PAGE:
The six-episode structure establishes an innocuous parallel, shadowing the various stages of the military conflict. Keltek's narrative and formal strategy refrains from usual reporting-based codes of documentary filmmaking; instead, Meteors unfolds on a spectrum of essayistic documentary overlaid with elements from fiction filmmaking. Meteors thus takes on the role of an organic archive, a capsule storing authentic images from the field before they become wiped out from individual memory. It preserves not the actual conflict but its peripheral signs and imminent consequences. The film medium, once revered as a temple of memory, provides this former service, embalming what others might prefer to fizzle out into the ether.
Keltek presents an antithesis to heritage films in the sense that Meteors obviously circumvents nostalgia, undermining the official narrative the ruling apparatus may want to push. The film emerges in opposition to the institutionalized top-bottom hierarchy, which tends to be an open route for propaganda. The snippets of found-footage Keltek compiles are crowd-sourced and myriad in origin, offering a variety of perspectives on a single event, thus suppressing subjectivity and ruling out one invisible all-controlling hand.
Furthermore, the majority of recorded proceedings are not reconstructed but instead present the actual unfolding of events captured in real time— micro-processes or fragments of modern history in the making— a spectacle of intra-national violence from which foreigners should be excluded. However, the panorama of intimate viewpoints and recorded testimonies encapsulates a dark corner of public memory through which film can enter into a collective consciousness exceeding national awareness. Ultimately, Meteors is a trauma film in which cinema serves as an archive for memory, an event preserved as a testimony and experience to be lived through. Cinema in Keltek's offering functions as a tool for circulating memories vis-à-vis a historical narrative of an event that was intended to be kept secret.
Keltek downplays the reporting aspect of the film, privileging archive over activism as he carefully nestles his authentic found-footage into a larger narrative transcending the immediacy of the military conflict. Actress and writer Ebru Ojen provides voice-over from her latest novel The Vaccine while also interviewing people, mostly children, as they experience the lockdown of a city. The filmmaker stretches the political layer into the social and slowly drifts towards an even greater design as he lays new meanings over a disembodied patchwork of audiovisual fragments. He assimilates the formalism of found-footage material— the docu-reality— with experimental narrative strategies from fiction filmmaking to produce a complex work of universal value and relevance. The non-figurative imagery, rendered in the same monochrome aesthetics as the phone-filmed morsels, veers back to the originally established atmosphere, trading allegory for contemplation. Keltek borrows from the inventory of so-called slow-cinema to lyrically elaborate the essayistic tendencies of Meteors, a profound counterpoint to the real-life footage.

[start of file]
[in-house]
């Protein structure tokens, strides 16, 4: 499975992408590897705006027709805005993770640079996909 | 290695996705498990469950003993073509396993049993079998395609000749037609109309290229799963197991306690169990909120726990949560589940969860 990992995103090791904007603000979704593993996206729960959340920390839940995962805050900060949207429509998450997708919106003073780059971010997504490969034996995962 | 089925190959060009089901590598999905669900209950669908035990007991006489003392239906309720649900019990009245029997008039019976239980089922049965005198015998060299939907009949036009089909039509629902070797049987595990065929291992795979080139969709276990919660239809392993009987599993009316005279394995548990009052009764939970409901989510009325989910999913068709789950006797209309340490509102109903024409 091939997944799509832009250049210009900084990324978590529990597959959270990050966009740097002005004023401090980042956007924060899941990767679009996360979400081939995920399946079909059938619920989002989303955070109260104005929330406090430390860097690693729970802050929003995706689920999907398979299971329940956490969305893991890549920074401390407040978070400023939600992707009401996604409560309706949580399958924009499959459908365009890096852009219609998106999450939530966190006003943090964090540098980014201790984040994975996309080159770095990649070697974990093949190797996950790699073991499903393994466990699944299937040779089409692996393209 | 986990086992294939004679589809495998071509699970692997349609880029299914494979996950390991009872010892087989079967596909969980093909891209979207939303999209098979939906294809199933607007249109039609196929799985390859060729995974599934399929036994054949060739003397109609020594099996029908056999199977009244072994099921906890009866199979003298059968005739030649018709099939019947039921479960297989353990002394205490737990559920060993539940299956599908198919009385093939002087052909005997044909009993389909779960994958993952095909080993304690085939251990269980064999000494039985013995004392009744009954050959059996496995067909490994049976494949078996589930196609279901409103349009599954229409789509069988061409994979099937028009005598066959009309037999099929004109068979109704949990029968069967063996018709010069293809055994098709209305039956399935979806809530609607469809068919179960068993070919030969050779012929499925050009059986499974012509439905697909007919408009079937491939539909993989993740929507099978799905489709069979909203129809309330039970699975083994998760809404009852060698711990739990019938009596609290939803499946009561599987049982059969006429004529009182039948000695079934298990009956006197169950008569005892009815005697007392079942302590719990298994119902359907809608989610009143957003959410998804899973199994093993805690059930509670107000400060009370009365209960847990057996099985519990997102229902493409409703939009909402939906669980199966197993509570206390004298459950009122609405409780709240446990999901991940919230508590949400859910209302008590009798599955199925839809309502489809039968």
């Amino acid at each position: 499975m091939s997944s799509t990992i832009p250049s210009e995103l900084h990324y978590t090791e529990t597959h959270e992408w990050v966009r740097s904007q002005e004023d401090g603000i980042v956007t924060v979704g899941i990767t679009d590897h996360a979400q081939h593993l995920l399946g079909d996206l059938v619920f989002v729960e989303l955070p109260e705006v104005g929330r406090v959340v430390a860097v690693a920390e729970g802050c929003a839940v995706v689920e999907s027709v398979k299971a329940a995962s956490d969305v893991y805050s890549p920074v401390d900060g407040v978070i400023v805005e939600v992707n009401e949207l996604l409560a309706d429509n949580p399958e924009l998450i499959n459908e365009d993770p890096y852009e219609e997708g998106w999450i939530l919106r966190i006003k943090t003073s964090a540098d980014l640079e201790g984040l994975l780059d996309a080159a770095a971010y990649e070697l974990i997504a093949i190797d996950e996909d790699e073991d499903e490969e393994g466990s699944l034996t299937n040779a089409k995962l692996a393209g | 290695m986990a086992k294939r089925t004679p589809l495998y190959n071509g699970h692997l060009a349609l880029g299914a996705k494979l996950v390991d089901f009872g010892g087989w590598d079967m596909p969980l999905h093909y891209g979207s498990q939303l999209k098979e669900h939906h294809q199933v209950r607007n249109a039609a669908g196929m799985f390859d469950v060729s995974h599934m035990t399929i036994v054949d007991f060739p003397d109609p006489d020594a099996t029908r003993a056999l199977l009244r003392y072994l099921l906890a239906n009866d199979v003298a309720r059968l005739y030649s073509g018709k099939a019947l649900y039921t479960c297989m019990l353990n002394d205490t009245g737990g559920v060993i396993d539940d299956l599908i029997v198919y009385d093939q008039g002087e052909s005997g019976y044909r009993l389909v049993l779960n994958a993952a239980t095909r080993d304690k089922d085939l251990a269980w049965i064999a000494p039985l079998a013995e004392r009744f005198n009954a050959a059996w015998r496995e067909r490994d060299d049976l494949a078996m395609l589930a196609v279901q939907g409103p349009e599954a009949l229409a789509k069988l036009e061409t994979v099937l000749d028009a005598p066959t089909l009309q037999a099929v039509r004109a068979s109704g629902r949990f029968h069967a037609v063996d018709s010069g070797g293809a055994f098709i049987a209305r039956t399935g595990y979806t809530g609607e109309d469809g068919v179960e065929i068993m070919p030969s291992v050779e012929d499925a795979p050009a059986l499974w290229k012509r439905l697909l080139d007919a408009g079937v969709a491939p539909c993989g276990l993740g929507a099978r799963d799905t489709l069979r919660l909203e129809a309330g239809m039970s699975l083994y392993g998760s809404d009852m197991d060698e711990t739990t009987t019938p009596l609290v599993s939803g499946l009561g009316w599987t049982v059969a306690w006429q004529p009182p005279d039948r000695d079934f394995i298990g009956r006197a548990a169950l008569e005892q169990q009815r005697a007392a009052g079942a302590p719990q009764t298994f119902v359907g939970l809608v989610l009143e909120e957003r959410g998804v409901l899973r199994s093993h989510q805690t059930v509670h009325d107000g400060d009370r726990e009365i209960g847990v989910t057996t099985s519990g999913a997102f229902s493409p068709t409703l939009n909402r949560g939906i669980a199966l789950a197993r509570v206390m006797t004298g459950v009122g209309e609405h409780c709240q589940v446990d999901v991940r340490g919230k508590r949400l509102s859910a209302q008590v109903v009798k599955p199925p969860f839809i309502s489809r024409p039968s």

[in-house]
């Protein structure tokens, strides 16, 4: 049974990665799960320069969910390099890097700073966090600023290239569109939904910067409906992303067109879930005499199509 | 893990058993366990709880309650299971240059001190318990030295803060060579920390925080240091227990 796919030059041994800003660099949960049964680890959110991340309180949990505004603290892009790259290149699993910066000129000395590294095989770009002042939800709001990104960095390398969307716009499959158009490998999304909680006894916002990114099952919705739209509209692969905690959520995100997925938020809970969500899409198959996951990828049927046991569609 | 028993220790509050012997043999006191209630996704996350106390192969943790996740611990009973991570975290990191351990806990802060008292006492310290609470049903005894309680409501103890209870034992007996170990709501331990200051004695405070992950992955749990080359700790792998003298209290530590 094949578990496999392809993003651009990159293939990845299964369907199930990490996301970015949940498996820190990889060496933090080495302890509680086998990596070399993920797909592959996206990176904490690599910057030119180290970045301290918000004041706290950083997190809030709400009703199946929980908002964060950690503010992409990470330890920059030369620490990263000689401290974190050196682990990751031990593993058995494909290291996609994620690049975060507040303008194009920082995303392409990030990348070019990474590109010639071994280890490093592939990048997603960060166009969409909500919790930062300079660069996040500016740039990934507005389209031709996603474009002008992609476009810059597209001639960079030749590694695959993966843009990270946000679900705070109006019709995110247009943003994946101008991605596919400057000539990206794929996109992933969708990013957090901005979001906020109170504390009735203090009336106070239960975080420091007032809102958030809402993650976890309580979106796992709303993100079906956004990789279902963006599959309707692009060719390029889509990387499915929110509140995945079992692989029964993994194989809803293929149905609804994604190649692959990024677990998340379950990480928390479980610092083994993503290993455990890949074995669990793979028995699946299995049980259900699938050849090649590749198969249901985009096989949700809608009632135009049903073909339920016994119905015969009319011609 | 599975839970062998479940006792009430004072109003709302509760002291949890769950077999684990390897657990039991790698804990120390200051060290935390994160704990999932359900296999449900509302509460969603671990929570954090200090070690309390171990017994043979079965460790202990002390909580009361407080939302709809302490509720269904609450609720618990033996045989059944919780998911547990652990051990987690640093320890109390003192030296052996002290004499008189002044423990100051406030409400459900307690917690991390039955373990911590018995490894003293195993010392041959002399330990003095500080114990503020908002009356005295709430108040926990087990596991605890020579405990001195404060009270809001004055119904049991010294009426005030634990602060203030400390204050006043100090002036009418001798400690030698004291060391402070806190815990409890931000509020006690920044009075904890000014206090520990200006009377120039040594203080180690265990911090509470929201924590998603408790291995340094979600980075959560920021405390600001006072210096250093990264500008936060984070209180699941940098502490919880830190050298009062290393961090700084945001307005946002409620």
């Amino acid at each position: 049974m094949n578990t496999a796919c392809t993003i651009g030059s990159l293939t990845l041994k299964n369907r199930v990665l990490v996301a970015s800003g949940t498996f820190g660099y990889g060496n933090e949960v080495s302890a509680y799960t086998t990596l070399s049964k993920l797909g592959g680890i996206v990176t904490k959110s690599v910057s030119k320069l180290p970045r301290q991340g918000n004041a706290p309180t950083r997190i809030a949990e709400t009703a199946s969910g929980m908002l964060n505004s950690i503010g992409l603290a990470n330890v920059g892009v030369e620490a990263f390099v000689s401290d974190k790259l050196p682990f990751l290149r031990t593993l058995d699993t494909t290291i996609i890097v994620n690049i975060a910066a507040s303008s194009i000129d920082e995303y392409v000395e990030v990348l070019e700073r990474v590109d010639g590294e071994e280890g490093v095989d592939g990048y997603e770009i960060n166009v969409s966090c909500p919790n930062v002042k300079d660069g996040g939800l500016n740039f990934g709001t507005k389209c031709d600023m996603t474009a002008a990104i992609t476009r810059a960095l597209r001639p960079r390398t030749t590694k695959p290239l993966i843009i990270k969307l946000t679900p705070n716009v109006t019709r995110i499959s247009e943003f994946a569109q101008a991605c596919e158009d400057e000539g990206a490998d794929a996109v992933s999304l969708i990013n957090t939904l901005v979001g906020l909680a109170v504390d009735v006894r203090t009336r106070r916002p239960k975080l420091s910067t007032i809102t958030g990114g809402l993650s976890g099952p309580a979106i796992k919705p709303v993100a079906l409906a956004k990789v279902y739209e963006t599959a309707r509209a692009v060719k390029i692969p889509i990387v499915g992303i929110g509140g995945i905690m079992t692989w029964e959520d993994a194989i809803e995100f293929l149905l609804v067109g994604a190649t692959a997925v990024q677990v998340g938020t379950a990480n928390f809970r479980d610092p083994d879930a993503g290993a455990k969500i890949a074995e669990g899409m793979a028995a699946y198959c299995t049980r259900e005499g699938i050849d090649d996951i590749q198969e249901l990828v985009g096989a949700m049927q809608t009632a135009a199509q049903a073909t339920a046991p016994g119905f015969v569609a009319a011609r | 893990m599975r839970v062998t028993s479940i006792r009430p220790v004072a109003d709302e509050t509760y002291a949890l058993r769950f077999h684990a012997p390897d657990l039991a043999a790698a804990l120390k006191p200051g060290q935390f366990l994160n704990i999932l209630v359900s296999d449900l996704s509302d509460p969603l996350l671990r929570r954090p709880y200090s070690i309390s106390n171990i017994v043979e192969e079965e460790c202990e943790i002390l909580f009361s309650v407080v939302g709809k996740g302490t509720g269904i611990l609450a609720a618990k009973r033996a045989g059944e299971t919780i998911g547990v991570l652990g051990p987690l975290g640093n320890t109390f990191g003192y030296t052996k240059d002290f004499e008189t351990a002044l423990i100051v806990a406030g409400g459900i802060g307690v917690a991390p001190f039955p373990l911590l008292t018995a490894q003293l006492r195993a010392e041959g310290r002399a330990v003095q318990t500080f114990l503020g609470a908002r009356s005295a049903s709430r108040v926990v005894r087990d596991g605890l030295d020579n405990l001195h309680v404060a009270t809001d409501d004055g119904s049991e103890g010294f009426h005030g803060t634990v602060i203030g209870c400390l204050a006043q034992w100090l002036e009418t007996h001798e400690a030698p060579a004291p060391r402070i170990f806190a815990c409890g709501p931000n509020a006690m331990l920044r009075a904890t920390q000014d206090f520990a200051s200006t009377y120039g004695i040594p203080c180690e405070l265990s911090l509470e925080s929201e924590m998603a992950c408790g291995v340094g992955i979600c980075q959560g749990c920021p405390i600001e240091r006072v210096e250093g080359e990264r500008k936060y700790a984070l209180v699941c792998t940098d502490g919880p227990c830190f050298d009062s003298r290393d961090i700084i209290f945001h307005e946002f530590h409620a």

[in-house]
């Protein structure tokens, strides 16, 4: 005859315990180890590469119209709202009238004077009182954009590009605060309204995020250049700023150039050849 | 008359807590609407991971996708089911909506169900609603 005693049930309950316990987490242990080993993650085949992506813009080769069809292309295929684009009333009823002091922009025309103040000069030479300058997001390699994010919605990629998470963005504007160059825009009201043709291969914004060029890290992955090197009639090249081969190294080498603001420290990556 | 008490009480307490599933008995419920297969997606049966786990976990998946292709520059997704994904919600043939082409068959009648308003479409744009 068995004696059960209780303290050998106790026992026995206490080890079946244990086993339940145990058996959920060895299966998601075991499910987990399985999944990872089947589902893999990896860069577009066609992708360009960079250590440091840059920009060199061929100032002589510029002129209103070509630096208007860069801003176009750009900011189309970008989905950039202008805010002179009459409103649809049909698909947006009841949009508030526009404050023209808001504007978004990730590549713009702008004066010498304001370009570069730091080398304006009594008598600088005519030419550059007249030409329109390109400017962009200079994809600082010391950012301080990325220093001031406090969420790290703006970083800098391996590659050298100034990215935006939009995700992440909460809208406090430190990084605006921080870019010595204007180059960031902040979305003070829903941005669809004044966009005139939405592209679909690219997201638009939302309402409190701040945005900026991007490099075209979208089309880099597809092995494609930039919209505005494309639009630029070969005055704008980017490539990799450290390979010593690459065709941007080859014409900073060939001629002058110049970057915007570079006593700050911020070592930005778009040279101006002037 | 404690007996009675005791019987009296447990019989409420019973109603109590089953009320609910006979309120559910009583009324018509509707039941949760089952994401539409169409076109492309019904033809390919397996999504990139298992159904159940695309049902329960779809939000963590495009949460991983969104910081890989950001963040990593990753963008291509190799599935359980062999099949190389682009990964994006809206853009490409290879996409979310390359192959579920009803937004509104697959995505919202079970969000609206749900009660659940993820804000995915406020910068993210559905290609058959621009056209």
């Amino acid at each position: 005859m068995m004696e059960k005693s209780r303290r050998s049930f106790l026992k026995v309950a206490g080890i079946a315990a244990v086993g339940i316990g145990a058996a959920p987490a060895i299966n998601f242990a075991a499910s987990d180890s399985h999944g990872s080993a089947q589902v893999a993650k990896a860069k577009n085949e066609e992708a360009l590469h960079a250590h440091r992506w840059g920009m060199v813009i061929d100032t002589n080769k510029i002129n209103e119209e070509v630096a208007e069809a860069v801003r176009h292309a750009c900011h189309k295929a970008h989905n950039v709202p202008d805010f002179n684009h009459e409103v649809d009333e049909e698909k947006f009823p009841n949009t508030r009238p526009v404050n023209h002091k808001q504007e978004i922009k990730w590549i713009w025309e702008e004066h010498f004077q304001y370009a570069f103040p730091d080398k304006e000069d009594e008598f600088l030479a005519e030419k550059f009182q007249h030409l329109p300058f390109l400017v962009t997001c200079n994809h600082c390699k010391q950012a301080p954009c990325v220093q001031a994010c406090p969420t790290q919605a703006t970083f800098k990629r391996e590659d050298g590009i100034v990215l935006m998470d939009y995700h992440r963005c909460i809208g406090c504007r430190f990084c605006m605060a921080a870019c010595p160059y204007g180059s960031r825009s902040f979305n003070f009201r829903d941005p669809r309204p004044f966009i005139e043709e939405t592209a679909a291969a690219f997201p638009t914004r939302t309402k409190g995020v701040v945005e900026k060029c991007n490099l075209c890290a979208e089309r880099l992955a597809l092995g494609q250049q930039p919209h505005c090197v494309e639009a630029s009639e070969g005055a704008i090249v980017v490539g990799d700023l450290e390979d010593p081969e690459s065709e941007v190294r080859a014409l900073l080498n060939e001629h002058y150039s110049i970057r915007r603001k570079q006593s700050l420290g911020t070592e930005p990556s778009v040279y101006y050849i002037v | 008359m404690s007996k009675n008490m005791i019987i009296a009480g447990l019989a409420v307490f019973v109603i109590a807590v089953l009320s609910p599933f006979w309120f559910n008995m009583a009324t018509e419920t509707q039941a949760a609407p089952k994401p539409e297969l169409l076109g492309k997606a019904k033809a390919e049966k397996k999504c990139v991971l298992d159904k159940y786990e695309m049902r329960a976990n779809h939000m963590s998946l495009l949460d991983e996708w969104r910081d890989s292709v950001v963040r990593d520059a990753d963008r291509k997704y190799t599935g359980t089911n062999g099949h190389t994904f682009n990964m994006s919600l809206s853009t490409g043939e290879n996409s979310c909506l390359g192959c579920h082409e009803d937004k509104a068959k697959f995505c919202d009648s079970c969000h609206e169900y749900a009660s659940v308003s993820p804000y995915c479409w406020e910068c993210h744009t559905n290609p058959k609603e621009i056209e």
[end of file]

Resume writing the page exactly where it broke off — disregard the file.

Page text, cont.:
The Turkish director, however, does not engage in any foul play by cloaking a political statement under the aesthetic veil of cosmic contemplation. The political, social, artistic and metaphysical planes rather permeate and contaminate each other. The small-scale arc of a local military conflict harboring significant consequences extends into a greater design, encapsulating mythology. The political realism of bleak authentic footage finds a counterweight in the lyrical textures of pagan realism as primal consciousness— a perception of the world is leveraged against perplexing and invasive modern-day statecraft.
By tapping into a deeper configuration of the collective mind, Meteors' originally social-political valences transcend into local folklore. Mythology and superstition are usually employed when rational capacity fails to grasp certain events, locating and extending meaning. Keltek vertically stacks layer after layer— military intervention, political motivation, social intrusion, intervention of a higher order— a chain reaction impacting a precisely delineated region. The landscape becomes the center point, the protagonist for collective consciousness and myth, a mirror of national imagery. The overlapping layers of meaning embroidered into a hybridizing narrative, combined with rich formalistic textures, transform Meteors from a trauma film unfolding in real-time into a significance-laden offering that ritualizes storytelling and mythology in the same stroke— secular and sacral dimensions personified materially and immaterially in the landscape and nation respectively.